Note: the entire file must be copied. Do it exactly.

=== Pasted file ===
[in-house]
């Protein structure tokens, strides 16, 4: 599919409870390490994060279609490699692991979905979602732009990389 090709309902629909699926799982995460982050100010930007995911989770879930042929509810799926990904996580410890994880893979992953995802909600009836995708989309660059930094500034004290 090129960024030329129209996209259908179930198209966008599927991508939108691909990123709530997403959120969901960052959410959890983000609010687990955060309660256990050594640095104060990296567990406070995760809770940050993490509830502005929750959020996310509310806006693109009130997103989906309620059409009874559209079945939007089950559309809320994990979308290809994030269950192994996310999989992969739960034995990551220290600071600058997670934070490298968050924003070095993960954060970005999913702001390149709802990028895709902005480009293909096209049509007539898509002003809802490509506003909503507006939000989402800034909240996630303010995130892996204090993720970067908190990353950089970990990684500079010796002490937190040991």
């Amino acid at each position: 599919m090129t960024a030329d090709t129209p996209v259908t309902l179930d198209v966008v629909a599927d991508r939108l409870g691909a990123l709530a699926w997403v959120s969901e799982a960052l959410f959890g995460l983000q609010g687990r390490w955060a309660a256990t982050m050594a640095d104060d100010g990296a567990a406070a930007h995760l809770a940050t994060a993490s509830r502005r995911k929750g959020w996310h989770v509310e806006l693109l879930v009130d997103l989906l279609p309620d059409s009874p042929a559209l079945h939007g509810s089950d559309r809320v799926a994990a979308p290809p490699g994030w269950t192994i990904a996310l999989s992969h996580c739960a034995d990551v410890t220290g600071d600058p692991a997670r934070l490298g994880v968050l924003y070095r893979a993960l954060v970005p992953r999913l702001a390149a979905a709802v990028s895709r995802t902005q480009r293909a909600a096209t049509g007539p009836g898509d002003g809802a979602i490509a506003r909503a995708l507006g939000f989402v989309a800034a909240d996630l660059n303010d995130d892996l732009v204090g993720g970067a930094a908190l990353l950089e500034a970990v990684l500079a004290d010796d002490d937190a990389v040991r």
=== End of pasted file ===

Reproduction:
[in-house]
């Protein structure tokens, strides 16, 4: 599919409870390490994060279609490699692991979905979602732009990389 090709309902629909699926799982995460982050100010930007995911989770879930042929509810799926990904996580410890994880893979992953995802909600009836995708989309660059930094500034004290 090129960024030329129209996209259908179930198209966008599927991508939108691909990123709530997403959120969901960052959410959890983000609010687990955060309660256990050594640095104060990296567990406070995760809770940050993490509830502005929750959020996310509310806006693109009130997103989906309620059409009874559209079945939007089950559309809320994990979308290809994030269950192994996310999989992969739960034995990551220290600071600058997670934070490298968050924003070095993960954060970005999913702001390149709802990028895709902005480009293909096209049509007539898509002003809802490509506003909503507006939000989402800034909240996630303010995130892996204090993720970067908190990353950089970990990684500079010796002490937190040991």
């Amino acid at each position: 599919m090129t960024a030329d090709t129209p996209v259908t309902l179930d198209v966008v629909a599927d991508r939108l409870g691909a990123l709530a699926w997403v959120s969901e799982a960052l959410f959890g995460l983000q609010g687990r390490w955060a309660a256990t982050m050594a640095d104060d100010g990296a567990a406070a930007h995760l809770a940050t994060a993490s509830r502005r995911k929750g959020w996310h989770v509310e806006l693109l879930v009130d997103l989906l279609p309620d059409s009874p042929a559209l079945h939007g509810s089950d559309r809320v799926a994990a979308p290809p490699g994030w269950t192994i990904a996310l999989s992969h996580c739960a034995d990551v410890t220290g600071d600058p692991a997670r934070l490298g994880v968050l924003y070095r893979a993960l954060v970005p992953r999913l702001a390149a979905a709802v990028s895709r995802t902005q480009r293909a909600a096209t049509g007539p009836g898509d002003g809802a979602i490509a506003r909503a995708l507006g939000f989402v989309a800034a909240d996630l660059n303010d995130d892996l732009v204090g993720g970067a930094a908190l990353l950089e500034a970990v990684l500079a004290d010796d002490d937190a990389v040991r």